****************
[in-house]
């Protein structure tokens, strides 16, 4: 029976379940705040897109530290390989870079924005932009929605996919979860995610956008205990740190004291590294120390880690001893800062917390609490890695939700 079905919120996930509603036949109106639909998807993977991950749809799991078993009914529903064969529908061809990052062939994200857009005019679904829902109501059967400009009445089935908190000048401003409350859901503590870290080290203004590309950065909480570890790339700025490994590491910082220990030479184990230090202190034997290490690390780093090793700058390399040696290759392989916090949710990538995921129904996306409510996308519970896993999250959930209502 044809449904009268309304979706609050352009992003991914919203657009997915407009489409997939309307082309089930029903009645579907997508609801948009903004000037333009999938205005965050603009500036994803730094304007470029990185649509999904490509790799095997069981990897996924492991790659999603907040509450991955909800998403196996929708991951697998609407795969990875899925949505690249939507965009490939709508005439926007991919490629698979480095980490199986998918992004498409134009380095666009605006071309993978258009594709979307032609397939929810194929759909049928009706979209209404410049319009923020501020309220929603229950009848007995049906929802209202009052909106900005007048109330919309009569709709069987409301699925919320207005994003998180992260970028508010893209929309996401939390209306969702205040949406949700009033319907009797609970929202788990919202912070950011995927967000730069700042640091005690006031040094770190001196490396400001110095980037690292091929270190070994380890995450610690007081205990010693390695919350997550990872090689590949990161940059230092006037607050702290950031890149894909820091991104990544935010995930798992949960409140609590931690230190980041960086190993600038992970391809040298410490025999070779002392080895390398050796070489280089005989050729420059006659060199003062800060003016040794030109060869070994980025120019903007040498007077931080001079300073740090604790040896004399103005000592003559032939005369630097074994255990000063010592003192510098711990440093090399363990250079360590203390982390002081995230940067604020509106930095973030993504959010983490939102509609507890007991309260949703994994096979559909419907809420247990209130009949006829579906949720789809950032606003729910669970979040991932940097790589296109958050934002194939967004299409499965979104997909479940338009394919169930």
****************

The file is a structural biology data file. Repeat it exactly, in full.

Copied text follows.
[in-house]
């Protein structure tokens, strides 16, 4: 029976379940705040897109530290390989870079924005932009929605996919979860995610956008205990740190004291590294120390880690001893800062917390609490890695939700 079905919120996930509603036949109106639909998807993977991950749809799991078993009914529903064969529908061809990052062939994200857009005019679904829902109501059967400009009445089935908190000048401003409350859901503590870290080290203004590309950065909480570890790339700025490994590491910082220990030479184990230090202190034997290490690390780093090793700058390399040696290759392989916090949710990538995921129904996306409510996308519970896993999250959930209502 044809449904009268309304979706609050352009992003991914919203657009997915407009489409997939309307082309089930029903009645579907997508609801948009903004000037333009999938205005965050603009500036994803730094304007470029990185649509999904490509790799095997069981990897996924492991790659999603907040509450991955909800998403196996929708991951697998609407795969990875899925949505690249939507965009490939709508005439926007991919490629698979480095980490199986998918992004498409134009380095666009605006071309993978258009594709979307032609397939929810194929759909049928009706979209209404410049319009923020501020309220929603229950009848007995049906929802209202009052909106900005007048109330919309009569709709069987409301699925919320207005994003998180992260970028508010893209929309996401939390209306969702205040949406949700009033319907009797609970929202788990919202912070950011995927967000730069700042640091005690006031040094770190001196490396400001110095980037690292091929270190070994380890995450610690007081205990010693390695919350997550990872090689590949990161940059230092006037607050702290950031890149894909820091991104990544935010995930798992949960409140609590931690230190980041960086190993600038992970391809040298410490025999070779002392080895390398050796070489280089005989050729420059006659060199003062800060003016040794030109060869070994980025120019903007040498007077931080001079300073740090604790040896004399103005000592003559032939005369630097074994255990000063010592003192510098711990440093090399363990250079360590203390982390002081995230940067604020509106930095973030993504959010983490939102509609507890007991309260949703994994096979559909419907809420247990209130009949006829579906949720789809950032606003729910669970979040991932940097790589296109958050934002194939967004299409499965979104997909479940338009394919169930």